On 16 November 1994, we first made public the prototype version of the Tree of Life Web Project. At that time, it was a series of static web pages, with trees made out of text characters, created by a special version of MacClade.
This was more than three years before Google existed, and more than a year before the research project that led to Google began. In November 1994, Wikipedia was still more than six years away, Facebook was nine years in the future, and YouTube more than 10 years away.
In the years that followed, the Tree of Life Web Project was nurtured by a host of people on the home team (both deeper in the past and more recent), along with hundreds of biologists from around the world who contributed content.
Although the project is still alive (it still gets over a million separate visitors a year, from many countries), it has been relatively dormant, awaiting someone with a passion to take it over and reinvigorate it.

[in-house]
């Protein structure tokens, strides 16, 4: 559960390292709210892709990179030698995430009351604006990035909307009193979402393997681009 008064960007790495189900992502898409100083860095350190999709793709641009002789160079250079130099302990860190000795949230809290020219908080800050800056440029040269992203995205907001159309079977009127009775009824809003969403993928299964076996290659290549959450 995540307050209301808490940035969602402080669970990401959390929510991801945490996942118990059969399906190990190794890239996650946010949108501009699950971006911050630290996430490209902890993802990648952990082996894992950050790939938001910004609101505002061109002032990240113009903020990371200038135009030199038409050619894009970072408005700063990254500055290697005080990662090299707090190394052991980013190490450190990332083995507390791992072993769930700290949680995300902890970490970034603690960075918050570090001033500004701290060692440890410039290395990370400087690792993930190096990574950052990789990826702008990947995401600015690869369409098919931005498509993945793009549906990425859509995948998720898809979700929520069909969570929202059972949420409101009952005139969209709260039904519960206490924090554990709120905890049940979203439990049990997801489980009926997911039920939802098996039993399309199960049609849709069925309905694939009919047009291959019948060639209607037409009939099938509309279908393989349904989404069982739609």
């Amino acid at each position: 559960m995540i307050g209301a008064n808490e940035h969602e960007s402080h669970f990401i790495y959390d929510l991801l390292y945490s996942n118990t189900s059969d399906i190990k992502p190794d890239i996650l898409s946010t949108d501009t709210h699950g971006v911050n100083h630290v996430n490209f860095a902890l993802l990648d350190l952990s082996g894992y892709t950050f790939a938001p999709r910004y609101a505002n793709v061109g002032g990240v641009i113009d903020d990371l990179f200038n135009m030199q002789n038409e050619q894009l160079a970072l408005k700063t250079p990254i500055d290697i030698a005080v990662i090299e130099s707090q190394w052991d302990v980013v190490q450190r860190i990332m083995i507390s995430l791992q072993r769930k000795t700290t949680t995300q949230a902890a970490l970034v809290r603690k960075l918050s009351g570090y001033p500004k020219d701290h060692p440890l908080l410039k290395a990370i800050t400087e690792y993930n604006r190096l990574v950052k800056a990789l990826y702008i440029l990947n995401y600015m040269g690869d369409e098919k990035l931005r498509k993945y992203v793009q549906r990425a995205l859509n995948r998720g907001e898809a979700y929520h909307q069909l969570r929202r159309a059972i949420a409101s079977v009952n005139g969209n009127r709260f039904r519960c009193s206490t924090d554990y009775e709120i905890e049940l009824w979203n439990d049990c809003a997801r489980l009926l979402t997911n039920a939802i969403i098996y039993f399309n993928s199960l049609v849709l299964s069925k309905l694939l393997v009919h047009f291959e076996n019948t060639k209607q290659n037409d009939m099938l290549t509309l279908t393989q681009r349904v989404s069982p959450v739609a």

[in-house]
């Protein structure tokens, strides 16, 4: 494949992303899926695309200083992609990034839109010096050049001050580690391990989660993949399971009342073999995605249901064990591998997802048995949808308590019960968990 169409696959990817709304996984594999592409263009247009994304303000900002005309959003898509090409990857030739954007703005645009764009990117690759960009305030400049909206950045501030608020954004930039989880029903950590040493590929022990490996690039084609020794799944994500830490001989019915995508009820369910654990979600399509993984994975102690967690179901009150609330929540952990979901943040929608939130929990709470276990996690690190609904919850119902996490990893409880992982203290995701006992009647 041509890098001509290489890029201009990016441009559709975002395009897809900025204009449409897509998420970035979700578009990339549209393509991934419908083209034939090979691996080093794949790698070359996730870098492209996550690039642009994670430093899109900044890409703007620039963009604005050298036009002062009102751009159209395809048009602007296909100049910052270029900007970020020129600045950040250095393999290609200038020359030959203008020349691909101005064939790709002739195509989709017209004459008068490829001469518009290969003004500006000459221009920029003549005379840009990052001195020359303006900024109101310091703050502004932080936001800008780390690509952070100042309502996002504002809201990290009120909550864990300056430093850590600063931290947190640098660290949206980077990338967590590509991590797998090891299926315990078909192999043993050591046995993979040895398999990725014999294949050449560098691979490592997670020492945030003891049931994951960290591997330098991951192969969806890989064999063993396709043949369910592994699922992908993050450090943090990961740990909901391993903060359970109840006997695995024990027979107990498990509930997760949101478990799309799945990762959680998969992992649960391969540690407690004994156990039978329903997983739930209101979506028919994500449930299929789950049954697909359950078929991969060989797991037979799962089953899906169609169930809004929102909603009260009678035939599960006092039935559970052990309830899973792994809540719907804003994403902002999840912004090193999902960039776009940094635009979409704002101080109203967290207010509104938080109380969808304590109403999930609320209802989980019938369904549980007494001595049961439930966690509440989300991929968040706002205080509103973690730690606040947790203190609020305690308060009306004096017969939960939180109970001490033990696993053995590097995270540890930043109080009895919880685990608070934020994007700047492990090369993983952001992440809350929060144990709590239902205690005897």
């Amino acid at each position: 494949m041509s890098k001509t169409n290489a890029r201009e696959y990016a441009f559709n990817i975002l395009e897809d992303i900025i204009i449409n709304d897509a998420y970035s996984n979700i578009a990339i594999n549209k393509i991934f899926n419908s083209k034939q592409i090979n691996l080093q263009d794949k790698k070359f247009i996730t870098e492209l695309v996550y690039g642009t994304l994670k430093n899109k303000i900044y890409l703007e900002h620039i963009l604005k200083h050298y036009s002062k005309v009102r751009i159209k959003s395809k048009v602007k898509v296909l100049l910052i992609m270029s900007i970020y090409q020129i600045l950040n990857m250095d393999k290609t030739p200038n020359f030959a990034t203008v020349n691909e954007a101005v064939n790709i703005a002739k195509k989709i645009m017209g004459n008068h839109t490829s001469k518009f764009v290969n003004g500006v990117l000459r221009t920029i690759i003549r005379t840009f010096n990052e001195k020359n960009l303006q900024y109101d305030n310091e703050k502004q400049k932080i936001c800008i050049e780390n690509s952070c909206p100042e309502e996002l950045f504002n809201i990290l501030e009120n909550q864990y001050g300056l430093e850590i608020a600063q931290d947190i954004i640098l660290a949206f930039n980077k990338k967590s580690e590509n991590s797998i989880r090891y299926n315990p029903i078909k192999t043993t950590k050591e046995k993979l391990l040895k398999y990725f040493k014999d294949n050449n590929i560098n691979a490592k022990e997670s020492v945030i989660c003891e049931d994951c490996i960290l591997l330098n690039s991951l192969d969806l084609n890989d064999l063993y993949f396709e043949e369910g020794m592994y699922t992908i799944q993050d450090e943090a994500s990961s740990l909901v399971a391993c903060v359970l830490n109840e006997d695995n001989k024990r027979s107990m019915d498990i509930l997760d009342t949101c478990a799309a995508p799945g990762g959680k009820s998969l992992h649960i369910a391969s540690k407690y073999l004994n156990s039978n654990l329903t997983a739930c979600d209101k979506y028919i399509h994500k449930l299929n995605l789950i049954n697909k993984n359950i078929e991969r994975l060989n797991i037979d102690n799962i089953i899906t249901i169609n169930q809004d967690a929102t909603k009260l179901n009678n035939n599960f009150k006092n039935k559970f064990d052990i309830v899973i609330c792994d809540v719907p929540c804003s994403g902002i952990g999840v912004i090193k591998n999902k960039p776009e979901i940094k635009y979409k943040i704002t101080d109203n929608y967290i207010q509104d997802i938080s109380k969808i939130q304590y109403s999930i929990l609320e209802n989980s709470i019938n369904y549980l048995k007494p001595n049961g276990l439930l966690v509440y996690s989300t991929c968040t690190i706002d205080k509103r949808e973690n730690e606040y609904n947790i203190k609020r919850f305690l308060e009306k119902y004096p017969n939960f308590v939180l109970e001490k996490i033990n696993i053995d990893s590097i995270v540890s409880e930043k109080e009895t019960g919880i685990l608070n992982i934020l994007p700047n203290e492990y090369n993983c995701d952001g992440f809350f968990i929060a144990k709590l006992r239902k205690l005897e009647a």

It’s been a good 25 years; it’s hard to believe it’s been that long.
Has it been 25 years already? Wow! ToL is such a great resource, I hope that it continues. I use it each year in my first year undergraduate classes in which I ask the students to research a plant family: https://jeffollerton.wordpress.com/2016/11/22/engaging-students-with-the-fundamentals-of-biodiversity-2-an-assessed-plant-taxonomy-questionnaire/